The British Broadcasting Corporation (BBC) has sought to raise doubts as to the efficacy of UK Independence Party leader Nigel Farage just hours ahead of his live town hall discussion on Brexit with ITV News tonight.
Reporting on documents in the Grassroots Out referendum designation document, Martin Rosenbaum, the Executive Producer of BBC political programmes claimed in a headline: “Farage should be used ‘sparingly’ by Leave campaigners”.
But while Mr. Rosenbaum sought to portray the document as a rebuke to Mr. Farage by his fellow campaigners in Grassroots Out and Leave.EU, he was forced to admit later in the article that the document is indeed Labour Party voter-targeting advice written by a former Labour Party consultant Ian Warren.
Mr. Rosenbaum reported:
UKIP leader Nigel Farage takes part alongside David Cameron in Tuesday’s ITV special debate on the EU, but research from his own supporters questions his helpfulness to their cause.
Mr Farage should only be used “sparingly” when Brexit campaigners target blue-collar workers, because of his potential to alienate voters with “a divisive or reactionary tone on issues like immigration”. That’s according to a report produced for his own allies.
A strategic analysis commissioned by the Leave.EU movement said that campaign themes “should be delivered by someone other than Nigel Farage”. It argues that some voters view Mr Farage negatively, which “hurts the message”, and “the Leave campaign does not have the luxury to allow this to happen”.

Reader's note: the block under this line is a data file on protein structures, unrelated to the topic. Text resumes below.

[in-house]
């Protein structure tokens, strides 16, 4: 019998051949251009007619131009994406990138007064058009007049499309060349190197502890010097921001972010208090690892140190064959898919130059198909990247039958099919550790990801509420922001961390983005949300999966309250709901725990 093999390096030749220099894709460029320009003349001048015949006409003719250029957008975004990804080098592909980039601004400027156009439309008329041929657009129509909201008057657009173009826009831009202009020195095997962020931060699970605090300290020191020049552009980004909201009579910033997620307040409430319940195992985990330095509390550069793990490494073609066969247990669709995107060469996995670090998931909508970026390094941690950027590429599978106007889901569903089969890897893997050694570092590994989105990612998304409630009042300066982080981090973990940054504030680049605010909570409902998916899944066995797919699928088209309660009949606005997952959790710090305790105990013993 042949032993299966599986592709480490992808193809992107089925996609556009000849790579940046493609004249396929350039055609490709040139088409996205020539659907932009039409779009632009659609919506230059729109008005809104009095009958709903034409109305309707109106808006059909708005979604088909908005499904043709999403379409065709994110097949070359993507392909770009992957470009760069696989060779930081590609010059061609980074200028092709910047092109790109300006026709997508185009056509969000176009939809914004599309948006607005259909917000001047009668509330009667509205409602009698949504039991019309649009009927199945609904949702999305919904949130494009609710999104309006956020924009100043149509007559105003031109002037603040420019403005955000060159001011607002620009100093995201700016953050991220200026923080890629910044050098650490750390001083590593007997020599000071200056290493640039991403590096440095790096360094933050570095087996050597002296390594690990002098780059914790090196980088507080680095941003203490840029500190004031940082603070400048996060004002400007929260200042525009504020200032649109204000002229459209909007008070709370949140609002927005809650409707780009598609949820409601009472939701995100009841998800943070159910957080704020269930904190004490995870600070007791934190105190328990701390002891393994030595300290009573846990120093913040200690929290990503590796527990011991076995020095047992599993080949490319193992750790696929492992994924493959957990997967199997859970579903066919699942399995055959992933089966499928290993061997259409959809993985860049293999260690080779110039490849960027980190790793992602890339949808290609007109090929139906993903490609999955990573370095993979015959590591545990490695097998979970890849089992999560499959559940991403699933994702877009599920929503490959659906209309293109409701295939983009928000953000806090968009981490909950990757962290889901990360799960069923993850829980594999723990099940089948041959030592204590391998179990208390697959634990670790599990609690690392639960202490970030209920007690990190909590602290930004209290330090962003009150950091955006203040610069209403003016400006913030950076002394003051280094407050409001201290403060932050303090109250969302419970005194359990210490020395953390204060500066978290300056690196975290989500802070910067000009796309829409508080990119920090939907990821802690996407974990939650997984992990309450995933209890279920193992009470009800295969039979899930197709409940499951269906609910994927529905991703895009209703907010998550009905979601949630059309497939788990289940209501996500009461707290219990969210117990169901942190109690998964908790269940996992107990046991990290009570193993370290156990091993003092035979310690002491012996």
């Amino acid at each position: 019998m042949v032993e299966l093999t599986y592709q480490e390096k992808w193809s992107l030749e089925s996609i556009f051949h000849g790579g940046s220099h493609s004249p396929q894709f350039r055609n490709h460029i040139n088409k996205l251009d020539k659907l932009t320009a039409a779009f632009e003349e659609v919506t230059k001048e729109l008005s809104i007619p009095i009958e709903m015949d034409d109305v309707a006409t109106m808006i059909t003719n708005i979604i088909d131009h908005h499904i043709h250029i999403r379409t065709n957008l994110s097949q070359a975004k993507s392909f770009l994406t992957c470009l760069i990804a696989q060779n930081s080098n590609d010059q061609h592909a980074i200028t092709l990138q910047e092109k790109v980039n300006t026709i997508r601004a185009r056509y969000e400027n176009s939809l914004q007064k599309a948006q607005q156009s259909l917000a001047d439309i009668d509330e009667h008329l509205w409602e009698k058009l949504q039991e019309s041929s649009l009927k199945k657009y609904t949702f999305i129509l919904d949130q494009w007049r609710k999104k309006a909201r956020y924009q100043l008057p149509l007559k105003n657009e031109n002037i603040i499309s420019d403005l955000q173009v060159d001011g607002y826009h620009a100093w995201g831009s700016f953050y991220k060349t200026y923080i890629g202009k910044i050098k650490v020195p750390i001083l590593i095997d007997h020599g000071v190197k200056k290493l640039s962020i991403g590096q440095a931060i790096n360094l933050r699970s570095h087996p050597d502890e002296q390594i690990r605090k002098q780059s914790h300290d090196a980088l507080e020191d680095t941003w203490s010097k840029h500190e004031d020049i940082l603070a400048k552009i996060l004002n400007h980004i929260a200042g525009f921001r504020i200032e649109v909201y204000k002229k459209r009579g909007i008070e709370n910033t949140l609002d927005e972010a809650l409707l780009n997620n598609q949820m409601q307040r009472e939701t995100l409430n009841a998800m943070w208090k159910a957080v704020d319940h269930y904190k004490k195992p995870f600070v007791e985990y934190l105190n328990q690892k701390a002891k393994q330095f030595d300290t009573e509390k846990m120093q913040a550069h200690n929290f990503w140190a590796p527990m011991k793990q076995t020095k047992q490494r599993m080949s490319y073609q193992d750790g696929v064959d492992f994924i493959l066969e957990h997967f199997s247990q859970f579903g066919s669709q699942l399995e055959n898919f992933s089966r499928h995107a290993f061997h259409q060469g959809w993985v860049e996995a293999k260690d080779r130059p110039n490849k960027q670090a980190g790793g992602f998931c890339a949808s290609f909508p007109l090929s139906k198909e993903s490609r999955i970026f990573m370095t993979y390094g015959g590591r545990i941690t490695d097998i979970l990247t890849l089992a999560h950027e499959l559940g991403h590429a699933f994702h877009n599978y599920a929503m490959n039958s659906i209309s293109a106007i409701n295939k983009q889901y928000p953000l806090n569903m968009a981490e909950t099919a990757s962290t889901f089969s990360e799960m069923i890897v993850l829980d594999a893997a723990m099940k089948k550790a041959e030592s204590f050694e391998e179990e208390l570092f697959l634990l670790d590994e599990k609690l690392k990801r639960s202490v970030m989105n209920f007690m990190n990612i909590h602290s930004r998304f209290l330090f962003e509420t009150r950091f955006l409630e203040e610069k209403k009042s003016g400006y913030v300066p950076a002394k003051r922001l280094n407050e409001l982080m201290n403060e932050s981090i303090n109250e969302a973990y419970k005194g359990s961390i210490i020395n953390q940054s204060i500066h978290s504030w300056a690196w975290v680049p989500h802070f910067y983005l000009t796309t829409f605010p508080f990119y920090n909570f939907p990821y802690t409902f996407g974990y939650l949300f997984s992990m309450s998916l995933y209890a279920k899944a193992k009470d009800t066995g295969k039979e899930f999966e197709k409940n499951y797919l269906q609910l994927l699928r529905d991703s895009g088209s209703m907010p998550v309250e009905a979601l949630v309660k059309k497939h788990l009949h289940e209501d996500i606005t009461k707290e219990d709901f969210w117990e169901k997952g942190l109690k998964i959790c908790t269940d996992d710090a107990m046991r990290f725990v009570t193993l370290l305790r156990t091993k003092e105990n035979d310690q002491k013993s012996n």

But it also says that Mr Farage could be deployed to “keep the pot boiling” and “at times of a specific crisis in migration, for example, to underline the negative effects of immigration on working households”.
But page 189 of the 240-page application makes it clear that the few pages are discussing the UK’s Labour vote, from the eyes of a long-standing, pre-Corbyn Labour campaigner. It stressed that messages apart from immigration should be delivered to the Labour vote by a “neutral” party. The advice, Breitbart London understands, was not considered valid by Leave campaigners.
Nonetheless, the BBC has sought to use the opinion from Mr. Warren to attack Mr. Farage ahead of his back-to-back town hall discussion with Prime Minister David Cameron tonight.
Failing initially to understand the document, Mr. Rosenbaum asked campaigners:
1. Why you submitted this to the Electoral Commission (and allowed them to publish it), when it seems to me it would have pushed them away from designating GO rather towards it?
2. Why you think Mr Farage should have a prominent role in the campaign when your own research seems to suggest otherwise?
The publishers of the report suggest that neither question is valid when considering the fact the document was written by Labour Party campaigners, for Labour Party campaigning. But Mr. Rosenbaum decided to publish his article with its sensational headline and leading four paragraphs anyway.
UPDATE – The BBC has offered the following comment: “It is clear that this article is reporting on research commissioned by Leave.EU and that it relates to blue collar workers as is stated in the second paragraph. A headline can’t contain every detail in a story and in this instance the word sparingly is clearly a quote from the research.”